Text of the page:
This list would be great to put as a themed list in Skritter, eventually. Do you know of other lists like this?

    [Reply to this comment]

  2. Dec

    The idea of theme lists is very good IMO, because you memorize better sets of words when you relate them to each other like this.

    I have loads of lists, but they are all either in my head or in messy pieces of paper that I can track down to my washing machine filter. If I didn’t have a day job I would love to compile them for you! Just some ideas: Insects, Parts of body, Surnames, Swearwords, Illegal Behaviours, Characters with 青,Characters with 贝,etc.

    [Reply to this comment]

  3. Dec

    During my Chinese studies I could never decide whether it was better or worse that there are so many options to say the same thing. On the positive side, it is great to have a very specific word to describe the exact action you are doing; however, on the negative side it is extremely difficult to figure out the nuances as a Chinese student. Keep up the great work!

    [Reply to this comment]

  4. Dec

    Hi Joel, good to see you. I don’t know, I guess those words are not strictly necessary to survive, as you can always just say take/拿. But then, life would be so dull without the unnecessary.

    BTW, I really liked your Alibaba post. I hope next week I have more time for blogging and commenting coz now I’m really stuck with work.

    Chinese readers: no suggestions to carry things?

    [Reply to this comment]

  5. Apr

    The meanings of 握 and 抓 are quite different.握 means to hold with fingers bent and COMBINED when you 抓 something with fingers fully separated.

    Here are some others:
    托:to hold in the palm of the hand
    拈:to hold with two fingers (gently)

    [Reply to this comment]

  6. Apr

    Hi Gudong,

    Thanks a lot. Chinese language will never cease to amaze me.

    I will update the list as soon as I can get back to my normal connection (I am away on holidays these days).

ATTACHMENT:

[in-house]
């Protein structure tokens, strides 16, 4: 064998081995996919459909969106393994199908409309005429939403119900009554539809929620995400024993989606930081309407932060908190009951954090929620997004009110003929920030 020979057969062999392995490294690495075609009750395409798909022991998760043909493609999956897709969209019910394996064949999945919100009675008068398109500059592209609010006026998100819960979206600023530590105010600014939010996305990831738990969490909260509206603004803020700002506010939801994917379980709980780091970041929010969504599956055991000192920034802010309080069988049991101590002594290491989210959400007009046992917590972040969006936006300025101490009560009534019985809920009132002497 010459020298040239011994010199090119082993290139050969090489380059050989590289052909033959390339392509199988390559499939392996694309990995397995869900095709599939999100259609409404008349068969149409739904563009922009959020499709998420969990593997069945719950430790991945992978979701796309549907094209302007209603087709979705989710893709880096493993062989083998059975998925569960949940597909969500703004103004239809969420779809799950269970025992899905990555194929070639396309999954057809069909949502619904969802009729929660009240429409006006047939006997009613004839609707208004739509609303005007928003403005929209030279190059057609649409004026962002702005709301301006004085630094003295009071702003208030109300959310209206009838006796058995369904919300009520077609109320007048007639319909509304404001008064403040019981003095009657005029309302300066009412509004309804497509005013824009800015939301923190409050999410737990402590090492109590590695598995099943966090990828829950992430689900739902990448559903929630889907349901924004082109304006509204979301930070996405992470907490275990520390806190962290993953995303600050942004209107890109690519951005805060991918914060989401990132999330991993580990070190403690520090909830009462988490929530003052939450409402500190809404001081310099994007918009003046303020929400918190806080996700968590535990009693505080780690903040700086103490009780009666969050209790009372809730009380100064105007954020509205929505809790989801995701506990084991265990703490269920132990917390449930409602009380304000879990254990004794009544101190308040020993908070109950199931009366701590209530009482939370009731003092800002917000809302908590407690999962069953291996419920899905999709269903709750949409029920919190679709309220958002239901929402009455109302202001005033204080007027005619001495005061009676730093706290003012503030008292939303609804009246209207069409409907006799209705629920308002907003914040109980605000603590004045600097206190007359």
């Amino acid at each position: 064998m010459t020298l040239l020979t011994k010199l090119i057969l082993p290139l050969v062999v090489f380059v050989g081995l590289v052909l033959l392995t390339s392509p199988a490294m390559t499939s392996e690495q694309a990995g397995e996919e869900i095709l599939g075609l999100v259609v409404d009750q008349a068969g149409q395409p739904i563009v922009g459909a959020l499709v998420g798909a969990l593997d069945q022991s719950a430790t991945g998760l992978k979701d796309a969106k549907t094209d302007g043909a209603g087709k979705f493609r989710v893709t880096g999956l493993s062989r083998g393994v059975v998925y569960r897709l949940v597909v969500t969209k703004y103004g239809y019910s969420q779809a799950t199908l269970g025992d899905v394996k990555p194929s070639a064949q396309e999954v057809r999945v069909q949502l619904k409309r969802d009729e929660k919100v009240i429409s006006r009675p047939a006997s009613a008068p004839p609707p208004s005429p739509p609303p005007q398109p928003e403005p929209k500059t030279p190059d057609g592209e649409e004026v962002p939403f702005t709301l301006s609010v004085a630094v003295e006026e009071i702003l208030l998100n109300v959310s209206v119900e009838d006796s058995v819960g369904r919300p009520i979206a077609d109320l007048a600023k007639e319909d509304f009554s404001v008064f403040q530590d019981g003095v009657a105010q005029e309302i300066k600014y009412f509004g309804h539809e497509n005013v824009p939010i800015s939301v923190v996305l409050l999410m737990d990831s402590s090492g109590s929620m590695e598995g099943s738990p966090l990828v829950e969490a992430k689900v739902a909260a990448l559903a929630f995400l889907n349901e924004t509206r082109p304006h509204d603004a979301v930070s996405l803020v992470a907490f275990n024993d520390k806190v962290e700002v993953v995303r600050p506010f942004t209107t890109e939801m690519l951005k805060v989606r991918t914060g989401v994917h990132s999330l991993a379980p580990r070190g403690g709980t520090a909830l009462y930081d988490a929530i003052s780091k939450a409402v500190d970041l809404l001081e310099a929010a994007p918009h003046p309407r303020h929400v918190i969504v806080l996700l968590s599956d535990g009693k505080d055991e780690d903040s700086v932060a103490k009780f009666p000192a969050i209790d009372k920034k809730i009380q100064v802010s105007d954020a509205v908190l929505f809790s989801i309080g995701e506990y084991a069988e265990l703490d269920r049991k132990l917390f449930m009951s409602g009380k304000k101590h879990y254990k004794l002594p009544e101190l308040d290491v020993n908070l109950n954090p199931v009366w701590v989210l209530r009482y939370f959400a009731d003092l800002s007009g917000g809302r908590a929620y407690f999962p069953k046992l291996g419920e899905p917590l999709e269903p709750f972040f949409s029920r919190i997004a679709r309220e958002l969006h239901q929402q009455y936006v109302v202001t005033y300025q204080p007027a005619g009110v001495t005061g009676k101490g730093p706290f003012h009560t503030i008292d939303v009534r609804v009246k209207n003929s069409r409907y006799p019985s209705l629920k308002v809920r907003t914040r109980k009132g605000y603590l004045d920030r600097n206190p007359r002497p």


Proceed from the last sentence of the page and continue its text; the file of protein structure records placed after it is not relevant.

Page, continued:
[Reply to this comment]

  7. May

    荷 he4: carry on shoulder or back

    [Reply to this comment]

  8. May

    揪 jiu1 hold tight (e.g. rope). Btw pinyin would be good for these!

    [Reply to this comment]

  9. May

    担 dan1 carry on a shoulder pole

    By pinyin I meant tones, you’ve got the pinyin already.

    [Reply to this comment]

  10. May

    Hi Ximeng, thanks a lot! It’s been ages I don’t update my little carrying list. I will add the tones as well.

    [Reply to this comment]

  11. May

    Mmh. I have already added the pinyin but now I am hesitating whether to add the new words.

    The reason is that, although your characters are completely valid, their meanings are already covered by characters on the list. The point being that I want to show different characters that show different nuances in one kind of action, rather than characters that are complete synonym but originate for dialectal/historical/other reasons.

    So the question you might be able to answer if you are Chinese is: are your 荷 and 担 any different from 背 and 扛?

    As for 揪, I have the feeling that it doesn’t introduce any new meaning to the other “grasp” verbs, and a quick search on google for “揪着” shows that it is most often used in abstract contexts as in 揪着我的心, which does not really convey the realmeaning of carrying something.

    Please feel free to disagree :)

    [Reply to this comment]

  12. May

    I would also say that one condition for inclusion, although it was not clear in the post, is that it can be used in the typical construction “X +着+Object+走路, for example, so it is purely a word that means carrying. Other words, athough very similar, have more the meaning of “get” or “pick”, such as 捡 or 取。

    I want to stick to characters that can be used to translate the verbs “carry” or “take”.

    [Reply to this comment]

  13. May

    Maybe 掬? Not sure about the differences between the ones you’ve already got.

    [Reply to this comment]

  14. Sep

    兜 to carry as if in a bag, my dictionary has 小姑娘的衣襟里兜着几个苹果

    [Reply to this comment]